Back to BORDER, I didn’t enjoy episode 1 since the suspense/mystery was ruined immediately when the dead told Ishikawa the killer’s identity, but I found episode 2 better as Ishikawa has to race against time to save the victim because the dead person is the killer, so he wouldn’t make Ishikawa’s life so easy by telling him directly about anything. Then there is episode 5, which is the most memorable for me, as the story takes on a different approach as the dead stalks Ishikawa to help him solve his mystery death. The story was incorporated with a little bit of comedy and ended with a sad but heart-warming tone. As Ishikawa insists to see the dead, and tries to solve their murder cases; he is affected by the victim’s pain and that gradually chewed on his soul – draining him and leaving him traumatised.
I am satisfied that the show gave me an explanation and round up the story of the why, how and who shot Ishikawa in the head, but I am extremely dissatisfied with the finale! 😡 Why? I had thought that the ending I would get is:
(1) Ishikawa confesses to coroner Mika about his ‘I see dead people’ experience.
(2) Ishikawa eventually gets the bullet out of his head.
(3) Ishikawa stops seeing dead people.
But none of that happen. The writer tries to explore the meaning behind the drama title ‘BORDER’ – focusing on the topic between absolute evil vs absolute justice. In the finale, Ishikawa meets a mysterious killer who kills without motif, and just simply believing in being the absolute evil that the world needs – he wants to act as a form of reminder i.e. with him being evil, thus, people will be aware of the existence of evil. He challenges Ishikawa, and leaves him (and us) something behind to ponder about: how to defeat evil if we can’t fight the evil by playing dirty like the evil?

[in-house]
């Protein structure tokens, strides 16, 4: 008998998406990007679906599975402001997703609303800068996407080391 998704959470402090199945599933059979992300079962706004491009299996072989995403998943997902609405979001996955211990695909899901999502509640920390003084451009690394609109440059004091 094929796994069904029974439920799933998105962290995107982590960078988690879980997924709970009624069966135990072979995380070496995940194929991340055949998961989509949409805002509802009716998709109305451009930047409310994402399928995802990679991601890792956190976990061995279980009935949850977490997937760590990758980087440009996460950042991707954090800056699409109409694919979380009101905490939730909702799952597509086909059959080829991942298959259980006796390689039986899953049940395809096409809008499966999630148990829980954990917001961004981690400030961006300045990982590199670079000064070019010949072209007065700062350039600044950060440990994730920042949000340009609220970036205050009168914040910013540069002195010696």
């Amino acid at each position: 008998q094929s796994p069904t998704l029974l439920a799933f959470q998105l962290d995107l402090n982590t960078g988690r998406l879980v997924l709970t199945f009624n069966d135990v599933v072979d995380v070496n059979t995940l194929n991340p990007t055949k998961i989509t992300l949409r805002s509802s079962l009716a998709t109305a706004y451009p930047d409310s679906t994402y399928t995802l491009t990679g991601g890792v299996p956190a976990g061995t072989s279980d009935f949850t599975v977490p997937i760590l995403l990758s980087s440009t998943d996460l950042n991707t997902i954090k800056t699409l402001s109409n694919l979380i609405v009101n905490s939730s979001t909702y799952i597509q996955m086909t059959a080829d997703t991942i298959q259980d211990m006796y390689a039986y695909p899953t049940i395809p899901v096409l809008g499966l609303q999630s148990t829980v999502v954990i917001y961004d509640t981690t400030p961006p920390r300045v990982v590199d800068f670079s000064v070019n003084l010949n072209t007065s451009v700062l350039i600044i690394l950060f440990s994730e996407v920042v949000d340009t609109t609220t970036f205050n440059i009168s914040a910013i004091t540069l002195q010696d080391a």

I am dissatisfied with the finale because I got an Ishikawa that seems to have join the dark side, and what seems like an ending to a beginning of a new chapter! I can’t be sure what I see is indeed what happen because the ending gets cut off quite bluntly, and it can be interpreted literally as I see it, or as Ishikawa’s hallucinations since he is getting really affected by the case he was handling. Either way, this is hardly a satisfying finale because it seems like the drama ran out of time, and gave me an open ending which can only means the TV station is planning for either (1) a Special episode (2) or is continuing on to season 2, but I hardly think this drama is worthy to make a season 2.
Overall, I give the writer some credit for the creative writings; however, I think the story itself is mediocre with an easy to understand and an extremely easy to follow through plot. Personally I would have liked it more if the writer would give some life into the characters instead of just present each case through Ishikawa. I would also like it if the writer introduces more interactions and development / growth into the main characters while presenting a new case in each episode. The drama doesn’t captivate me, and it lacks not only the horror factor, but also mystery, although I don’t think they are trying to go with scary or mysterious at all. It also lacks that ‘Omph’ factor when detectives uses their wit to face off with the killers, and most importantly, I don’t think this drama challenges Oguri Shun’s acting ability at all.